It can be helpful to look for consumer reviews of products and services before you try them for the first time, but remember to consider the source of those reviews. If you don’t, you could find yourself jumping into something based on biased information. The Federal Trade Commission finalized a settlement last week with two brothers who were accused of deceiving consumers by directing them to review websites that claimed to be independent but were not.
We’ve been hearing for years how Social Security might not have enough money in the future to pay everyone all of the benefits they have earned and watched as senior citizens who already are collecting have scraped by on meager cost-of-living increases in their monthly allotments. The government would have more dough to spread around if it would stop paying people who make claims under multiple Social Security numbers. Some payments kept rolling in even after the double-dippers died.
I’ve written many times about how scammers like to pounce on major news events, dreaming up twisted schemes to cash in on the misfortune of those harmed by natural disasters, health scares, violence and so on. Sometimes, though, unfortunate situations spark an immense amount of good will, too, which often doesn’t get the publicity it deserves. That’s happening right now following the closing of the Alfred Angelo bridal shops.
Muck Rack makes it simple to find people, tweets, or articles that mention any name, keyword, company, hashtag etc. We've compiled this guide to help you make the most of your search.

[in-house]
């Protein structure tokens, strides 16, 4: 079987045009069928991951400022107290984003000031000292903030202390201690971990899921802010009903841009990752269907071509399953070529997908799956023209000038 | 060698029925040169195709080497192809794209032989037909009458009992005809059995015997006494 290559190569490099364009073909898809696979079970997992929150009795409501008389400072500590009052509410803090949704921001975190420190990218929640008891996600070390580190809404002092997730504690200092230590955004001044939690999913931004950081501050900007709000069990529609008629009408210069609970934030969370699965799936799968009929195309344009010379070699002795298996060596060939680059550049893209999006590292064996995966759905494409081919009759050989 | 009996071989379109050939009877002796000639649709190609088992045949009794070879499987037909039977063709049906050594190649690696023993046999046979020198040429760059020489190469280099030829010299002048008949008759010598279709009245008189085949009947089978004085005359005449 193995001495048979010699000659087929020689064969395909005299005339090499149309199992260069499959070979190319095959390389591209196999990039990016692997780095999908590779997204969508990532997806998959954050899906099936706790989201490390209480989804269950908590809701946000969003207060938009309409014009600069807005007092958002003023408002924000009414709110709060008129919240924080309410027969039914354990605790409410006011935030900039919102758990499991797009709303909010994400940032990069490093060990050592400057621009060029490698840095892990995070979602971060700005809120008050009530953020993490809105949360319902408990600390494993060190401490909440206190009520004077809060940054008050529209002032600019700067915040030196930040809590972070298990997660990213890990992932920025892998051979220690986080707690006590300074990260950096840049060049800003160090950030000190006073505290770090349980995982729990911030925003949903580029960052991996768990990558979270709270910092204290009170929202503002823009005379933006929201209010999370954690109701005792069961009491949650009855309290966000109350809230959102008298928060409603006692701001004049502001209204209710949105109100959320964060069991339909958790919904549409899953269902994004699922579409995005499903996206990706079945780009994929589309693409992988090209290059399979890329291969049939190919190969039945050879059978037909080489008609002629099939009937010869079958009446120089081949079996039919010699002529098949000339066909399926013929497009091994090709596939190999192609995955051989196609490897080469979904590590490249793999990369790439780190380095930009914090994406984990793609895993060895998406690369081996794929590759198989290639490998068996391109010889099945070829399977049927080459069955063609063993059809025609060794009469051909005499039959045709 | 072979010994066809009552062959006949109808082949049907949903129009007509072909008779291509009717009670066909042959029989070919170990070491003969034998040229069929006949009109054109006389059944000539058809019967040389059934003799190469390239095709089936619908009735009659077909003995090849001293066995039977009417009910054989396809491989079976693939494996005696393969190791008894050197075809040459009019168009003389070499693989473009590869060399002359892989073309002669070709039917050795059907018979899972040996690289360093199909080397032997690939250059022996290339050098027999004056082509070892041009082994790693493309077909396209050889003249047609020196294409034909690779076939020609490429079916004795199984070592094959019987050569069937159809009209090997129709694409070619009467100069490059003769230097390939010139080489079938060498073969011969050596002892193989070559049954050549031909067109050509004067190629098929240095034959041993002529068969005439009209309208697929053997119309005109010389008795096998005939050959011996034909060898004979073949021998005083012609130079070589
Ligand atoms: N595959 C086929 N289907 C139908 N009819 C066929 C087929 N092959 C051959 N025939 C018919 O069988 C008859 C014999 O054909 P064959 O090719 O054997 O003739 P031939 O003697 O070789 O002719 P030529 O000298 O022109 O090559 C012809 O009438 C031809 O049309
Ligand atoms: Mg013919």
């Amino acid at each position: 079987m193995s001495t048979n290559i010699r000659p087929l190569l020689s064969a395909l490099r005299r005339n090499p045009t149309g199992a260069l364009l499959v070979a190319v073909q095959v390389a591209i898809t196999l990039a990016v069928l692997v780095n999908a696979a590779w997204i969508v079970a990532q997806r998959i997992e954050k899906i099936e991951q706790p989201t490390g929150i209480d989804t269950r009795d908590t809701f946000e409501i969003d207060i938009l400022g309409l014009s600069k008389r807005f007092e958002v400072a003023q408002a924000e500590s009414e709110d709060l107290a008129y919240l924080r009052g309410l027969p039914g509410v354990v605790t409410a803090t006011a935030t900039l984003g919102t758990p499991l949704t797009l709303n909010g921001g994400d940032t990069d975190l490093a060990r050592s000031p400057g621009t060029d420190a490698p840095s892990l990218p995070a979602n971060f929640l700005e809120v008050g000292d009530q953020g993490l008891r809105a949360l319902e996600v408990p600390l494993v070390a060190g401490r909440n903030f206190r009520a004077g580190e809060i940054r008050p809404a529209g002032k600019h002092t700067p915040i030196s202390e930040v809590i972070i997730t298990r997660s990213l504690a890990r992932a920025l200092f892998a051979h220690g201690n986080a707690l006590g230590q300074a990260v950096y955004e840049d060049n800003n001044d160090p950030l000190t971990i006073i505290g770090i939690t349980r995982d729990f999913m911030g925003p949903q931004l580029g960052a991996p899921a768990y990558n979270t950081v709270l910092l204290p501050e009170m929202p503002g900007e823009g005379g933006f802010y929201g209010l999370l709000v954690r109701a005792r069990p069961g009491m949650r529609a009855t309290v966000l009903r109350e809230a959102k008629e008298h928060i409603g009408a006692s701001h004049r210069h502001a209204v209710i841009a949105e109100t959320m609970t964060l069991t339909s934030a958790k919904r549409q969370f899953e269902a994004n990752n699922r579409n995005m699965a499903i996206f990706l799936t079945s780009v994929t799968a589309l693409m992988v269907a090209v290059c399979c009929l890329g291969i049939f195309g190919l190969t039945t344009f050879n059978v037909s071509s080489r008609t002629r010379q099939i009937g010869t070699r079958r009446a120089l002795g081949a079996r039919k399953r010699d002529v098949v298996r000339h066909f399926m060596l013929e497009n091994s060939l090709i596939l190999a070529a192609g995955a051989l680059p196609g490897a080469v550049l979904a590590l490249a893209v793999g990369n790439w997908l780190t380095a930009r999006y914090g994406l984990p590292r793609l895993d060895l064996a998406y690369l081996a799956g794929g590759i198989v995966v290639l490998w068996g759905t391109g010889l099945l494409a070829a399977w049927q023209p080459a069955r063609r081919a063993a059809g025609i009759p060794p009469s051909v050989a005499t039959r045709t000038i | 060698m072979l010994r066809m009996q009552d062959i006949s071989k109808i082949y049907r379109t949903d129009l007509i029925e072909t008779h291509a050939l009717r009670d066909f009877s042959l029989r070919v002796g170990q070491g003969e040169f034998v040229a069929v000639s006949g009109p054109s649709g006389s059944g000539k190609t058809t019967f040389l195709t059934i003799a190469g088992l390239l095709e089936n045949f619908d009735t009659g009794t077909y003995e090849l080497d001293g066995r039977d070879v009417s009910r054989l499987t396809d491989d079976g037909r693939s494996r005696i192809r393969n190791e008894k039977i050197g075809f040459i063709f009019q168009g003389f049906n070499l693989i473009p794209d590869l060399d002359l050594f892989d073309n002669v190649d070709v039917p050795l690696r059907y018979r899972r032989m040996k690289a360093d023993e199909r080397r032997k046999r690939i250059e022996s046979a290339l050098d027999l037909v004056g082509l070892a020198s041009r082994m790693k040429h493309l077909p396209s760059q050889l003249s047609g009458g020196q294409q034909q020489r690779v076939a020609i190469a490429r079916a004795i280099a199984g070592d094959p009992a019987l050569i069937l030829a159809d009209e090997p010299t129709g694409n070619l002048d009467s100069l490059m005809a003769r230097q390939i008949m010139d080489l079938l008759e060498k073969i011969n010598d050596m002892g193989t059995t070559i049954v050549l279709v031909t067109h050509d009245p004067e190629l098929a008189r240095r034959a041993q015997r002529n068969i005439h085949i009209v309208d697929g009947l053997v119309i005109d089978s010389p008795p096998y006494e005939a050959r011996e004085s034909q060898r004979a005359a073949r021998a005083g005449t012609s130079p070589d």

Selecting a term
Start searching tweets, articles from media outlets, articles mentioned in tweets, journalists'
names, titles and bios with some suggested searches:
Companies or Topics (e.g. iPhone, Microsoft)
Phrases (e.g. "cloud computing") — use quotes to keep the terms together
Twitter handles (e.g. @username) — returns those who have mentioned or replied to
Names (e.g. "David Pogue")
Hashtags (e.g. #sxsw, #london2012)
Bio details (e.g. vegan, Olympics, father)
Muck Rack's Advanced Search allows for many boolean operators.
Find results that mention multiple specified terms, use AND or
+. For example, ensure each result contains both Elon Musk and Mark Zuckerberg by
searching Obama AND Romney or Obama + Romney.
Use the operators OR or , to broaden your search when you'd like either of
multiple terms to appear in results. (This is the default behavior of our search when no operators
are used.) For example, search for democrat OR republican to find results that refer to
Democrats and/or Republicans.
Use NOT or - to subtract results from your search. For
example, searching Disney will yield results about the Walt Disney Company as well as Walt Disney
World Resort. To exclude mentions of Disney World, search for Disney -World or Disney
When using one of these operators with a phrase, enclose it in quotation marks. For example, you can
find results about smartphones excluding Apple's iPhone 4S by searching smartphone -"iPhone
Exact case matching or punctuation
If you're searching for a brand name or keyword that relies on specific punctuation marks or capitalization, you can
find results that match your exact query by adding matchcase: before the keyword you're searching for, like matchcase:E*TRADE .
Use parentheses to separate multiple
boolean phrases. For example, to find journalists talking about having fun in Disney World or
Disneyland, search for ("disney world" OR disneyland) AND fun.
An asterisk can be used to search for any variation of a root word truncated by the asterisk. For example, searching for admin* will return results for administrator, administration, administer, administered, etc.
A near operator is an AND operator where you can control the distance between the words. You can vary the distance the near operation uses by adding a forward slash and number (between 0-99) such as strawberries NEAR/10 "whipped cream", which means the strawberries must exist within 10 words of "whipped cream".